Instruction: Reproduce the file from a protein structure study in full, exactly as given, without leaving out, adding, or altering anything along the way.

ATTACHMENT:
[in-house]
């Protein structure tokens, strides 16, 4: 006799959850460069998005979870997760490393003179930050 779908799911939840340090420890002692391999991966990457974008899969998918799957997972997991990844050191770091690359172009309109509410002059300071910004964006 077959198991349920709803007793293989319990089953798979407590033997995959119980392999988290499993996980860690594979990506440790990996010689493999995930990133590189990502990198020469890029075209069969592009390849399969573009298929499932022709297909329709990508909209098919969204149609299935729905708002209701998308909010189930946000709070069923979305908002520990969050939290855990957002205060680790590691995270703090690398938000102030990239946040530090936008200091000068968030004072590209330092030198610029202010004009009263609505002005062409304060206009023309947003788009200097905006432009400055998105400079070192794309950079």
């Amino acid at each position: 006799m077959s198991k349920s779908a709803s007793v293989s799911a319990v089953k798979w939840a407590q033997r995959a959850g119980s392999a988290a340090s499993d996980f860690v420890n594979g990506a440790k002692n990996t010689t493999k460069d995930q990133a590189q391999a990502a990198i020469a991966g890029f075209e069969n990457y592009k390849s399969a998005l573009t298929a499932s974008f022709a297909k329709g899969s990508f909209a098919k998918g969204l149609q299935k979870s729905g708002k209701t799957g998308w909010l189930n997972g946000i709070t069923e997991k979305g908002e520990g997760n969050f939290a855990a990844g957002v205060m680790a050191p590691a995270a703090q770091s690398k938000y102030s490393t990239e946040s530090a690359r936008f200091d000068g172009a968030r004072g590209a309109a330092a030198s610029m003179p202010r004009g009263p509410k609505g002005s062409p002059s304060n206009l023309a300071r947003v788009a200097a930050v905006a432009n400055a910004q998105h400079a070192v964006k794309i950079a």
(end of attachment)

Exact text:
[in-house]
């Protein structure tokens, strides 16, 4: 006799959850460069998005979870997760490393003179930050 779908799911939840340090420890002692391999991966990457974008899969998918799957997972997991990844050191770091690359172009309109509410002059300071910004964006 077959198991349920709803007793293989319990089953798979407590033997995959119980392999988290499993996980860690594979990506440790990996010689493999995930990133590189990502990198020469890029075209069969592009390849399969573009298929499932022709297909329709990508909209098919969204149609299935729905708002209701998308909010189930946000709070069923979305908002520990969050939290855990957002205060680790590691995270703090690398938000102030990239946040530090936008200091000068968030004072590209330092030198610029202010004009009263609505002005062409304060206009023309947003788009200097905006432009400055998105400079070192794309950079």
């Amino acid at each position: 006799m077959s198991k349920s779908a709803s007793v293989s799911a319990v089953k798979w939840a407590q033997r995959a959850g119980s392999a988290a340090s499993d996980f860690v420890n594979g990506a440790k002692n990996t010689t493999k460069d995930q990133a590189q391999a990502a990198i020469a991966g890029f075209e069969n990457y592009k390849s399969a998005l573009t298929a499932s974008f022709a297909k329709g899969s990508f909209a098919k998918g969204l149609q299935k979870s729905g708002k209701t799957g998308w909010l189930n997972g946000i709070t069923e997991k979305g908002e520990g997760n969050f939290a855990a990844g957002v205060m680790a050191p590691a995270a703090q770091s690398k938000y102030s490393t990239e946040s530090a690359r936008f200091d000068g172009a968030r004072g590209a309109a330092a030198s610029m003179p202010r004009g009263p509410k609505g002005s062409p002059s304060n206009l023309a300071r947003v788009a200097a930050v905006a432009n400055a910004q998105h400079a070192v964006k794309i950079a």